US hostage: from farm debt to Iraq

Adventure and work sent Tommy Hamill to Iraq. Now a town prays for him.

After years of trying to make it as a dairy farmer in rural Mississippi, Tommy Hamill finally decided last summer to do what virtually no one in agriculture ever wants to: sell the family farm.

He needed to pay off a mounting debt. Yet the sale didn't cover all the family's obligations. So Mr. Hamill, concerned about meeting his family's needs, and inspired by a sense of adventure and patriotism, took a job with a US contractor in Iraq that provided food, fuel, and clothing for US troops.

Now his well-intentioned decision has landed him in the middle of an international crisis with wrenching repercussions for his family and friends and posing new political challenges for the US occupation of Iraq.

As the lone American in a new wave of hostage-taking in Iraq, Hamill has overnight become a symbol of the dangers and deteriorating circumstances on the ground.

To his family and friends in this rural town in north central Mississippi, though, the crisis a half a world away is singularly personal. "Prayers are all we need right now," Hamill's wife, Kellie, said in an interview. "I'm doing about as good as can be expected under the circumstances."

"I got God, and I just trust in God," Vera Hamill, Tommy Hamill's grandmother, said.

For now, that's mainly all the family and those who know him in this impoverished stretch of Mississippi can do - pray and watch television for some glimmer of good news, and hope the next phone call does not bring the news they fear most.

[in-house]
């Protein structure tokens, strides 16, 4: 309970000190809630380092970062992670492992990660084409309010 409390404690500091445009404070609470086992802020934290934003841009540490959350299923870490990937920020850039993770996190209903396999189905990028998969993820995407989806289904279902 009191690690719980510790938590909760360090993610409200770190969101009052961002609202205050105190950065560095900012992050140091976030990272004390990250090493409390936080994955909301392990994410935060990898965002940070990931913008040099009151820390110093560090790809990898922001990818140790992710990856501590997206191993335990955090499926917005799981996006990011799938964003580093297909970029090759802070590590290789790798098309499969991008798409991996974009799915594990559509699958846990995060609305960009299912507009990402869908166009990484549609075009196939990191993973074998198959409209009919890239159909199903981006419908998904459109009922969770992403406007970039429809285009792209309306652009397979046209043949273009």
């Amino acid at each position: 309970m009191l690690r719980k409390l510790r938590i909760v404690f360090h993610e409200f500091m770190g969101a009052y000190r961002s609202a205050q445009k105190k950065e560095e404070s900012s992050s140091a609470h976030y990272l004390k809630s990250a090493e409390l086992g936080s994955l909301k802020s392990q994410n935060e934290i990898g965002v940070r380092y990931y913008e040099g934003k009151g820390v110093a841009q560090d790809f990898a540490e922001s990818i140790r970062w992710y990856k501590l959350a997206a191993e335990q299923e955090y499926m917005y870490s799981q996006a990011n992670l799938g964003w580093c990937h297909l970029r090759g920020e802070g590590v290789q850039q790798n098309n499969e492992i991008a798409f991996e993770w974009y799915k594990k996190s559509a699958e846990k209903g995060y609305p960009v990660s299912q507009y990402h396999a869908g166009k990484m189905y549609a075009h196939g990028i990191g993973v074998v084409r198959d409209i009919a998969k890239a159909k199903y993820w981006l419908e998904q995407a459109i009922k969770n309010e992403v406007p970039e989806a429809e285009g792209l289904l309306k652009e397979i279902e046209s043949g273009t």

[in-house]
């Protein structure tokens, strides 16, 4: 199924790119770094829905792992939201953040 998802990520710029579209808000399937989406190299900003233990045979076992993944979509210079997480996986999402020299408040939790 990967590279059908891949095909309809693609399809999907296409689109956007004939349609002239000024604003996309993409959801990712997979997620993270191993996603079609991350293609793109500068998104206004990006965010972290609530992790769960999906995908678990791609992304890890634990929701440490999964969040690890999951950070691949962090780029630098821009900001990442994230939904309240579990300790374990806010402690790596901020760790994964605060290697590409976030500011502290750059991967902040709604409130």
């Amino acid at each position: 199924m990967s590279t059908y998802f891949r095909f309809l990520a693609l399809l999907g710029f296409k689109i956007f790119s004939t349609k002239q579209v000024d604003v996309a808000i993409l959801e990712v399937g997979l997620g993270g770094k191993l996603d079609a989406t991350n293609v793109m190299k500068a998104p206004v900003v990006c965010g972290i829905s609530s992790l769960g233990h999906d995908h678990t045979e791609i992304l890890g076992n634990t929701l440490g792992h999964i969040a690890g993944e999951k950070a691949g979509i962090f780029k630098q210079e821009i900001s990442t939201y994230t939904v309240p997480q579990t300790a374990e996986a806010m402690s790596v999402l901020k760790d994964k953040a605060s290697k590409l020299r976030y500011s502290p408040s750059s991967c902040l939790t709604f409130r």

Hamill was taken hostage Friday in the war-torn country by gunmen who rocketed a fuel convoy on the road between Baghdad and Fallujah. Saturday, in a video, the abductors threatened to kill and mutilate him if American troops did not pull out of Fallujah.

In the clip given to the Al-Jazeera, Hamill was shown in front of an Iraqi flag emblazoned with the words "Allahu Akbar," or God is great. Hamill gives his name and says he is 43 and from Mississippi. In part of the video, an announcer quotes Hamill as saying his captors were not mistreating him.

"I am in good shape. I work for a private company that supports the military action," the voice-over says. "I want my family to know that these people are taking care of me, and provide me with food, water, and a place to sleep."

The 43-year-old former dairy farmer and truck driver went from the security of his close-knit community to having his face shown over and over by television networks around the globe.

As the news spread through Noxubee County, where Tommy Hamill also was a volunteer firefighter and his wife is an 911 emergency dispatcher, friends called or visited the couple's neat brick ranch-style home.

A trampoline and a miniature football goal post sat unused in the yard. There's no fun for the couple's two children right now.

By Sunday, yellow ribbons were springing up like Easter flowers on utility poles, mailboxes, and car antennas across Noxubee County.